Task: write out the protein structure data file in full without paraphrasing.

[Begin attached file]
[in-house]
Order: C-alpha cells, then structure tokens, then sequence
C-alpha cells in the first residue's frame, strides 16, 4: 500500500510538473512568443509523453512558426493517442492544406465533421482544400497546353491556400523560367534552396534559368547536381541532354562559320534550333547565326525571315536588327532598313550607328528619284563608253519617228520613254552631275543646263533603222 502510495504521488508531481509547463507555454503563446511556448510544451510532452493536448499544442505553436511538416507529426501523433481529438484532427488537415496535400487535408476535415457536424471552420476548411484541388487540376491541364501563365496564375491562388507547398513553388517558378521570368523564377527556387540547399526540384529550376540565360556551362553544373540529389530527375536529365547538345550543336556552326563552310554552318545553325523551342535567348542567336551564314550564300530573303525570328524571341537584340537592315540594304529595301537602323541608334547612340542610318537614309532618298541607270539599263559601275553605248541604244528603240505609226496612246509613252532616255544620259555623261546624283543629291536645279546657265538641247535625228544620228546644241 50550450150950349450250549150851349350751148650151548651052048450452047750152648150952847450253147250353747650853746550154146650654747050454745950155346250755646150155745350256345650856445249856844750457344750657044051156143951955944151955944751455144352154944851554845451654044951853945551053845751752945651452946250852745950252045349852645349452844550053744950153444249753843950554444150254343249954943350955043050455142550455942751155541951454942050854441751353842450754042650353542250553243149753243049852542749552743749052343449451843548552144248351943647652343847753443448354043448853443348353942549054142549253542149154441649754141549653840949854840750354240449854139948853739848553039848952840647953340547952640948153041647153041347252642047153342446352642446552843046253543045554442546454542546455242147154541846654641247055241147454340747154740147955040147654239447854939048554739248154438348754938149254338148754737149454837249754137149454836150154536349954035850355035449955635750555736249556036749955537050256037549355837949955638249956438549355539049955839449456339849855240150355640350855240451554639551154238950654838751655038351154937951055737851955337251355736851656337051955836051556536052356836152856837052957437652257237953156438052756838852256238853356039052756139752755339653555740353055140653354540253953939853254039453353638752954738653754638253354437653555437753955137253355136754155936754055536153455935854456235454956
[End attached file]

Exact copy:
[in-house]
Order: C-alpha cells, then structure tokens, then sequence
C-alpha cells in the first residue's frame, strides 16, 4: 500500500510538473512568443509523453512558426493517442492544406465533421482544400497546353491556400523560367534552396534559368547536381541532354562559320534550333547565326525571315536588327532598313550607328528619284563608253519617228520613254552631275543646263533603222 502510495504521488508531481509547463507555454503563446511556448510544451510532452493536448499544442505553436511538416507529426501523433481529438484532427488537415496535400487535408476535415457536424471552420476548411484541388487540376491541364501563365496564375491562388507547398513553388517558378521570368523564377527556387540547399526540384529550376540565360556551362553544373540529389530527375536529365547538345550543336556552326563552310554552318545553325523551342535567348542567336551564314550564300530573303525570328524571341537584340537592315540594304529595301537602323541608334547612340542610318537614309532618298541607270539599263559601275553605248541604244528603240505609226496612246509613252532616255544620259555623261546624283543629291536645279546657265538641247535625228544620228546644241 50550450150950349450250549150851349350751148650151548651052048450452047750152648150952847450253147250353747650853746550154146650654747050454745950155346250755646150155745350256345650856445249856844750457344750657044051156143951955944151955944751455144352154944851554845451654044951853945551053845751752945651452946250852745950252045349852645349452844550053744950153444249753843950554444150254343249954943350955043050455142550455942751155541951454942050854441751353842450754042650353542250553243149753243049852542749552743749052343449451843548552144248351943647652343847753443448354043448853443348353942549054142549253542149154441649754141549653840949854840750354240449854139948853739848553039848952840647953340547952640948153041647153041347252642047153342446352642446552843046253543045554442546454542546455242147154541846654641247055241147454340747154740147955040147654239447854939048554739248154438348754938149254338148754737149454837249754137149454836150154536349954035850355035449955635750555736249556036749955537050256037549355837949955638249956438549355539049955839449456339849855240150355640350855240451554639551154238950654838751655038351154937951055737851955337251355736851656337051955836051556536052356836152856837052957437652257237953156438052756838852256238853356039052756139752755339653555740353055140653354540253953939853254039453353638752954738653754638253354437653555437753955137253355136754155936754055536153455935854456235454956